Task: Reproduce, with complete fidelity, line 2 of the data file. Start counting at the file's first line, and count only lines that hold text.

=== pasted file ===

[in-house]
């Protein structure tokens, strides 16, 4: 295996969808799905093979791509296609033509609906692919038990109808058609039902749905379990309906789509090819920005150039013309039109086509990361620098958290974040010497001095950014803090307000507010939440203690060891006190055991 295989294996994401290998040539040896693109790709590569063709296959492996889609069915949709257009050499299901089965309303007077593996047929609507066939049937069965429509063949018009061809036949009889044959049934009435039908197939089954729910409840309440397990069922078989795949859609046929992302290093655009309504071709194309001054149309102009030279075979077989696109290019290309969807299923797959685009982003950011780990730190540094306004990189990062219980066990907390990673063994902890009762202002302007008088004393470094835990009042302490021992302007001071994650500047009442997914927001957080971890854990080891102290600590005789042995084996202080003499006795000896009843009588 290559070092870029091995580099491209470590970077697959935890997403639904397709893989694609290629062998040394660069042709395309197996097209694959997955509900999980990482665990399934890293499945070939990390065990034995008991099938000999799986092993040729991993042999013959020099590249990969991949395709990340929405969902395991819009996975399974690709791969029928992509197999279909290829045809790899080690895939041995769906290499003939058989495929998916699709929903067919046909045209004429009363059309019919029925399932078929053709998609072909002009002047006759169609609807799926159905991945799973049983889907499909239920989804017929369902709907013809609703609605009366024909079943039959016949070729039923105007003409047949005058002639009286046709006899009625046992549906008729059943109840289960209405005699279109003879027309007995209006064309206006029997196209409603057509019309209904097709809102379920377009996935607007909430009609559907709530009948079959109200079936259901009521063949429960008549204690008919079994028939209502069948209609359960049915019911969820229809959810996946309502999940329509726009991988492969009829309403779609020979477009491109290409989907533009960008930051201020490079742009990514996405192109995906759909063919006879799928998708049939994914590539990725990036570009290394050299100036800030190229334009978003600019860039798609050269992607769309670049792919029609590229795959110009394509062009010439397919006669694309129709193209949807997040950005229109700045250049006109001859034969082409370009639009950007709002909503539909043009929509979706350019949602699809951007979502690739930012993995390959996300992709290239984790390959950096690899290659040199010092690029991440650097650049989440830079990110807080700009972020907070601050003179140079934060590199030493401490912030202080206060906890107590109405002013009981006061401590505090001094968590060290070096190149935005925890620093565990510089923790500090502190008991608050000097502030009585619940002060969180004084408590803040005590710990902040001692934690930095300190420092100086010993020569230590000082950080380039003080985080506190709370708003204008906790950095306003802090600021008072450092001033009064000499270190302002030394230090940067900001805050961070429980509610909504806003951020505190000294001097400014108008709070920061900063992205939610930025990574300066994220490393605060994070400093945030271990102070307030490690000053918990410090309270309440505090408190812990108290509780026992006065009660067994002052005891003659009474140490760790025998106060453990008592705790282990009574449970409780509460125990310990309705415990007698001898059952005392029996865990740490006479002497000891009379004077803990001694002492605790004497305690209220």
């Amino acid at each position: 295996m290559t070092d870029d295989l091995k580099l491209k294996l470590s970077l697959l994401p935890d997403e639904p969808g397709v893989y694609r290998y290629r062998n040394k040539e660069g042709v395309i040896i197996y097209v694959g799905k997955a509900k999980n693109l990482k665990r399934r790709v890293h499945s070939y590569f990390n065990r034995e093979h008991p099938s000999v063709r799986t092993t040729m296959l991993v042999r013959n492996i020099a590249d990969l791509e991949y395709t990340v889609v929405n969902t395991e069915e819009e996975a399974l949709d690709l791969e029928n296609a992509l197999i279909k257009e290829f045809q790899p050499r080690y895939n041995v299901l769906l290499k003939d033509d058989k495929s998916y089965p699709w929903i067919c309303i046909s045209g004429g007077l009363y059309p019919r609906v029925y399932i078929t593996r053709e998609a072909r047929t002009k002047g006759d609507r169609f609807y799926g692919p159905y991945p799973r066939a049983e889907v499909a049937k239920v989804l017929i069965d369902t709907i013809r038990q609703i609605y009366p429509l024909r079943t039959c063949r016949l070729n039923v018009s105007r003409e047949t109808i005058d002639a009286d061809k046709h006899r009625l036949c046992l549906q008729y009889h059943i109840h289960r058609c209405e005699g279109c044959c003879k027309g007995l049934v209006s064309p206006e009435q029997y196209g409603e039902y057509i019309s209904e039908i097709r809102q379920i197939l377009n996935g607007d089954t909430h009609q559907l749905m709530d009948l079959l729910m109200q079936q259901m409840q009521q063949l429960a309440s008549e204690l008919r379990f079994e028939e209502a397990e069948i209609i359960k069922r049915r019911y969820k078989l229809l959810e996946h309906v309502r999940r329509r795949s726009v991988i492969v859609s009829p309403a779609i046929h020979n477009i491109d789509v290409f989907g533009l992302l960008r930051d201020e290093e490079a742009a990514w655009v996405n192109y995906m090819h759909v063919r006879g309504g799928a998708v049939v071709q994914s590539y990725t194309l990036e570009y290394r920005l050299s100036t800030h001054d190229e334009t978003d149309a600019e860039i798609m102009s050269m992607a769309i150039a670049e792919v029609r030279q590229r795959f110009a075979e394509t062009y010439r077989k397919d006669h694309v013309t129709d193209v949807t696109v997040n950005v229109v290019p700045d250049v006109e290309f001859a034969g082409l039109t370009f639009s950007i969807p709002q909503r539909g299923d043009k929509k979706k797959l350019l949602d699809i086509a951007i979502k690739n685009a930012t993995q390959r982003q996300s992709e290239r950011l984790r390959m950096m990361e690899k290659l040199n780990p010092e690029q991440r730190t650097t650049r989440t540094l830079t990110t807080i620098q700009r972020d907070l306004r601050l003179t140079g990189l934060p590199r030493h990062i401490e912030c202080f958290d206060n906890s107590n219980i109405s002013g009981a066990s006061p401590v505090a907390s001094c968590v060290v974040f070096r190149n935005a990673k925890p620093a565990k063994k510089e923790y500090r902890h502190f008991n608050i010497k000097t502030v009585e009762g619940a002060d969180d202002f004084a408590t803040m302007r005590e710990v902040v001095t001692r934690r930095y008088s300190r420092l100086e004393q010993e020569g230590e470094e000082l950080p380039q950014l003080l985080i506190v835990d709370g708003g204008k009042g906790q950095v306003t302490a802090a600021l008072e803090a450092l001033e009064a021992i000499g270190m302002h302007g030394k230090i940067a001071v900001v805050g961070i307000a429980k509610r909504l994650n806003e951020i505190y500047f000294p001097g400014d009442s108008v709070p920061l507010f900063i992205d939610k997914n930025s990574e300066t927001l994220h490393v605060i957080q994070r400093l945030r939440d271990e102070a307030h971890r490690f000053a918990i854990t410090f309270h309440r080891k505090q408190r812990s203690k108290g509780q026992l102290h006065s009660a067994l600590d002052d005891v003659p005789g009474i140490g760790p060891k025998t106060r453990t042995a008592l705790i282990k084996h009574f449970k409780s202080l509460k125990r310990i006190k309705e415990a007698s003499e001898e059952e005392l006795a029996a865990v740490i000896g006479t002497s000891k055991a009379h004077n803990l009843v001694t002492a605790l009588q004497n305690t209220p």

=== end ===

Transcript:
């Protein structure tokens, strides 16, 4: 295996969808799905093979791509296609033509609906692919038990109808058609039902749905379990309906789509090819920005150039013309039109086509990361620098958290974040010497001095950014803090307000507010939440203690060891006190055991 295989294996994401290998040539040896693109790709590569063709296959492996889609069915949709257009050499299901089965309303007077593996047929609507066939049937069965429509063949018009061809036949009889044959049934009435039908197939089954729910409840309440397990069922078989795949859609046929992302290093655009309504071709194309001054149309102009030279075979077989696109290019290309969807299923797959685009982003950011780990730190540094306004990189990062219980066990907390990673063994902890009762202002302007008088004393470094835990009042302490021992302007001071994650500047009442997914927001957080971890854990080891102290600590005789042995084996202080003499006795000896009843009588 290559070092870029091995580099491209470590970077697959935890997403639904397709893989694609290629062998040394660069042709395309197996097209694959997955509900999980990482665990399934890293499945070939990390065990034995008991099938000999799986092993040729991993042999013959020099590249990969991949395709990340929405969902395991819009996975399974690709791969029928992509197999279909290829045809790899080690895939041995769906290499003939058989495929998916699709929903067919046909045209004429009363059309019919029925399932078929053709998609072909002009002047006759169609609807799926159905991945799973049983889907499909239920989804017929369902709907013809609703609605009366024909079943039959016949070729039923105007003409047949005058002639009286046709006899009625046992549906008729059943109840289960209405005699279109003879027309007995209006064309206006029997196209409603057509019309209904097709809102379920377009996935607007909430009609559907709530009948079959109200079936259901009521063949429960008549204690008919079994028939209502069948209609359960049915019911969820229809959810996946309502999940329509726009991988492969009829309403779609020979477009491109290409989907533009960008930051201020490079742009990514996405192109995906759909063919006879799928998708049939994914590539990725990036570009290394050299100036800030190229334009978003600019860039798609050269992607769309670049792919029609590229795959110009394509062009010439397919006669694309129709193209949807997040950005229109700045250049006109001859034969082409370009639009950007709002909503539909043009929509979706350019949602699809951007979502690739930012993995390959996300992709290239984790390959950096690899290659040199010092690029991440650097650049989440830079990110807080700009972020907070601050003179140079934060590199030493401490912030202080206060906890107590109405002013009981006061401590505090001094968590060290070096190149935005925890620093565990510089923790500090502190008991608050000097502030009585619940002060969180004084408590803040005590710990902040001692934690930095300190420092100086010993020569230590000082950080380039003080985080506190709370708003204008906790950095306003802090600021008072450092001033009064000499270190302002030394230090940067900001805050961070429980509610909504806003951020505190000294001097400014108008709070920061900063992205939610930025990574300066994220490393605060994070400093945030271990102070307030490690000053918990410090309270309440505090408190812990108290509780026992006065009660067994002052005891003659009474140490760790025998106060453990008592705790282990009574449970409780509460125990310990309705415990007698001898059952005392029996865990740490006479002497000891009379004077803990001694002492605790004497305690209220």